Maritime vision for Central Pier revealed

China’s National Maritime Museum in Tianjin, designed by Australian practice Cox Architecture.
The Australian Underwater Discovery Centre in  Busselton, Western Australia.
“Titanic Belfast” in Ireland
Sean Car

A new Maritime Experiential Centre, dubbed the “maritime ACMI”, has been mooted as a permanent activation for a transformed Central Pier.

The Melbourne Maritime Heritage Network (MMHN), chaired by former City of Melbourne councillor Jackie Watts, is in talks with the pier’s custodian Development Victoria about its “multi-faceted” vision to optimise Melbourne’s rich maritime identity.

In stressing that its proposal will “not be a maritime museum”, MMHN says a Melbourne Maritime Experiential Centre at Central Pier would showcase history, environment, trade, innovation and science through a mixture of virtual reality and physical engagement.

In an effort to leverage Docklands’ waterways and activate the “languishing” precinct, the MMHN proposes the centre to be an “architectural icon”, while transforming and repurposing the “degraded” heritage-listed pier.

In its proposal, seen by Docklands News, MMHN references international and domestic examples such as China’s National Maritime Museum in Tianjin, “Titanic Belfast” in Ireland and the Australian Underwater Discovery Centre in Busselton, Western Australia.

In offering a “clear point of differentiation from all existing maritime museums in Australia”, the proposal would use creative technologies to “attract, engage and educate the public” on diverse aspects of maritime heritage and marine industry.

“The Maritime Experiential Centre will not be a maritime museum, it will not include floating vessels and it will feature minimal conventional exhibits,” the MMHN proposal states.


A Maritime Experiential Centre is not only an historically appropriate re-purposing maritime heritage infrastructure (Central Pier), but importantly, it is a concept which will generate permanent visitation to Docklands, in a precinct widely recognised as being devoid of adequate and diverse commercial activation.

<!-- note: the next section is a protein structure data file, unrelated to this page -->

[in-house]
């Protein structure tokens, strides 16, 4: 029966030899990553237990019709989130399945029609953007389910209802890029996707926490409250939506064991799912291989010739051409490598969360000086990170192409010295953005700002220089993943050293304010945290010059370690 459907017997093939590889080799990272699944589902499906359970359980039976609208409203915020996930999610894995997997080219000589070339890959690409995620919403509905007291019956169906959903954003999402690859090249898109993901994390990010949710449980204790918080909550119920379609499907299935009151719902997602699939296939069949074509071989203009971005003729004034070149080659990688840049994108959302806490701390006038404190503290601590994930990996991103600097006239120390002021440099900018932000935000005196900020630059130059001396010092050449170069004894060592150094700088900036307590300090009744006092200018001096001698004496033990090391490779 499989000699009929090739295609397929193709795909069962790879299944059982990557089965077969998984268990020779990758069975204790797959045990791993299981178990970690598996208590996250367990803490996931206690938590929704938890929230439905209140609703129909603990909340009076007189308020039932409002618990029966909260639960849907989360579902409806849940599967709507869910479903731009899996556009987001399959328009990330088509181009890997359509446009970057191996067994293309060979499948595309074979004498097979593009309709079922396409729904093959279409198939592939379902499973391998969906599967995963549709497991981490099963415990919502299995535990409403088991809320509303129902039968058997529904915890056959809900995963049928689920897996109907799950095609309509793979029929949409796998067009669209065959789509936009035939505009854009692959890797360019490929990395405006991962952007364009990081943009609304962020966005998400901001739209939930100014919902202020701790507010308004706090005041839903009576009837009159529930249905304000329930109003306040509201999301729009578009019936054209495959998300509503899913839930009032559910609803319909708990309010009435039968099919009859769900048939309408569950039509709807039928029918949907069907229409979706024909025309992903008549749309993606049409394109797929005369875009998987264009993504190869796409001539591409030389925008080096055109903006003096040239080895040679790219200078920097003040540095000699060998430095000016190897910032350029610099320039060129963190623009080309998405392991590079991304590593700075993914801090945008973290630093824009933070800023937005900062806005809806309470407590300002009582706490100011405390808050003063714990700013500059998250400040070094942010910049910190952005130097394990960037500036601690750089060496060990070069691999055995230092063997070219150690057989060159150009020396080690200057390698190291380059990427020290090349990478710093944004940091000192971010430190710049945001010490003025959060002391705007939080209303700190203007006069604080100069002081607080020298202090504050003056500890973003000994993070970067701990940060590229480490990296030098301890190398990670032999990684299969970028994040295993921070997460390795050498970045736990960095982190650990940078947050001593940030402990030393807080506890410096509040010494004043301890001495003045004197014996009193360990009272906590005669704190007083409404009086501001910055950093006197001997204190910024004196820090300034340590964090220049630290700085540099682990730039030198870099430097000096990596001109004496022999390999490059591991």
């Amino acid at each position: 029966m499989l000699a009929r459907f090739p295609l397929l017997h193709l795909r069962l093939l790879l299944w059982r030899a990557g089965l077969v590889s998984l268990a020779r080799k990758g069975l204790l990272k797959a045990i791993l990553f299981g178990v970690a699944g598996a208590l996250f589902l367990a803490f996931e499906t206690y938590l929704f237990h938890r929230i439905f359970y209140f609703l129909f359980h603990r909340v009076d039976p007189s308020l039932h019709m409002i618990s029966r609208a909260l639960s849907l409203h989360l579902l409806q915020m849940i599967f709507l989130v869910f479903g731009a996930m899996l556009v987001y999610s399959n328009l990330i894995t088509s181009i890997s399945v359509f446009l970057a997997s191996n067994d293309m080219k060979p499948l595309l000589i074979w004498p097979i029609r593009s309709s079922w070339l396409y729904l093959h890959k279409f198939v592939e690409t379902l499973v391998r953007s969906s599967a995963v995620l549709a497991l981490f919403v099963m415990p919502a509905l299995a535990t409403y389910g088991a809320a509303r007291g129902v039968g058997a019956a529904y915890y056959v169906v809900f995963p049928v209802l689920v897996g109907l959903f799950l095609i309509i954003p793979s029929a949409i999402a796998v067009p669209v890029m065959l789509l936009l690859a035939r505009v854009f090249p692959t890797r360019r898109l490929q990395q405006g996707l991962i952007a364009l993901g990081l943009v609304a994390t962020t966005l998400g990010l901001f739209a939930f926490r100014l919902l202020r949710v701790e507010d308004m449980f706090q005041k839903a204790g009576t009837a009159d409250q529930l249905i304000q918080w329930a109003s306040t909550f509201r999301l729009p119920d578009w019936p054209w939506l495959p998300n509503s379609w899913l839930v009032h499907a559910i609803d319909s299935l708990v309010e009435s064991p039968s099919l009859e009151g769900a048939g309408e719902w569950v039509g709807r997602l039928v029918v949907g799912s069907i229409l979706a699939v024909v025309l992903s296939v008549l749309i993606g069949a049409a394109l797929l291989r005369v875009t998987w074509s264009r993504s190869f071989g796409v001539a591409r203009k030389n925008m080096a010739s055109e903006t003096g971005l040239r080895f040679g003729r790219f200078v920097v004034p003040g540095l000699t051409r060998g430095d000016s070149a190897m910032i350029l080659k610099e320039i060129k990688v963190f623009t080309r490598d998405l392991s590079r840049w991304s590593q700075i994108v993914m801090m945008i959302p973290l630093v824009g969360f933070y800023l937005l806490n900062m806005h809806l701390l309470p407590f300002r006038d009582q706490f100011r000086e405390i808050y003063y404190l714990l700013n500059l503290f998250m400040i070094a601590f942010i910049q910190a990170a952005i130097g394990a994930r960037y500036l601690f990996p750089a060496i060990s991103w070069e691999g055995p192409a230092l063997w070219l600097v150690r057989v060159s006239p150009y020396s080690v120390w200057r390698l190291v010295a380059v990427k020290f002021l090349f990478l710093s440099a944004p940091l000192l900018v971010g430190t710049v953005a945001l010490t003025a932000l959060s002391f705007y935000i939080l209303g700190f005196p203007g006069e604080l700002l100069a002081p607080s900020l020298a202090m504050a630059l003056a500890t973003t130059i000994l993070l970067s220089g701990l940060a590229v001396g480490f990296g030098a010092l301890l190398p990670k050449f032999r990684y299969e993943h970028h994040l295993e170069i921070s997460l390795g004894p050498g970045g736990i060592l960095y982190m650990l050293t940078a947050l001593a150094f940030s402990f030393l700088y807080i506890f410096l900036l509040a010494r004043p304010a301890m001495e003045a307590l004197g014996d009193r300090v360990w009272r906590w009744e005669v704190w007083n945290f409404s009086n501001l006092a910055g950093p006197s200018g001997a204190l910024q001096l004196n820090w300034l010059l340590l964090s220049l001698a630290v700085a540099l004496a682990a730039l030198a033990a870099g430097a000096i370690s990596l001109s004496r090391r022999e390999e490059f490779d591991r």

“The Maritime Experiential Centre will become a ‘destination’ in Docklands whereas there is very little to stimulate or sustain public interest in Docklands now (for example – the economic benefit flowing from MONA in Hobart).”

Described by Jackie Watts as a “maritime hybrid of ACMI and IMAX”, the centre would showcase a range of experiential learning tools, methods and technologies, including virtual and augmented reality, simulations, virtual experiences above and below water, as well as internal and external projections.

The mixture of “virtual and actual” experiences would allow visitors to engage with the industry in new ways on a range of important themes including commerce and trade, specialist shipping, marine research, energy generation (wind and wave), offshore extractive industries, stevedoring, logistics, ports management, innovation, new propulsion, aquaculture, marine archeology, oceanography, marine environmental sustainability and much more.

The centre would also enable a number of authorities and agencies, such as Melbourne Water, Environment Victoria, CSIRO, Parks Victoria, Maritime Safety and universities to showcase “cutting edge” work, while facilitating public engagement.

In its proposal, MMHN said that the initiative would provide overdue recognition of Melbourne’s maritime heritage, as well as a “symbolic infrastructure project investment” to announce the city’s return from pandemic.

“Across the globe, cities optimise the value of their maritime heritage, major economic strength and future ambitions. Melbourne has neither strategically nor sufficiently promoted its maritime success ‘story’,” the proposal states.

“Iconic architecture has the capacity to inspire – especially so on a highly visually prominent site as Central Pier which eloquently and prominently reflects Melbourne’s prosperous past flowing from maritime trade, industry and innovation.”

“Maritime endeavour has been and still is, the foundation of Melbourne’s economic prosperity. Despite Melbourne’s comparative wealth and culture, the state has not ambitiously invested in any internationally acclaimed construction in recent decades.”

“A Maritime Experiential Centre will enable Melbourne to showcase its rich maritime heritage as well as reflect the current strength of Victoria’s maritime industry sector and the marine-based innovative technologies which are shaping our future.”

In May, the state government included $3 million in its latest budget for a concept design and business case for demolition and redevelopment of Central Pier.

Development Victoria was due to begin a public consultation process on the pier’s future earlier this year, but ongoing lockdowns have meant this has yet to occur •

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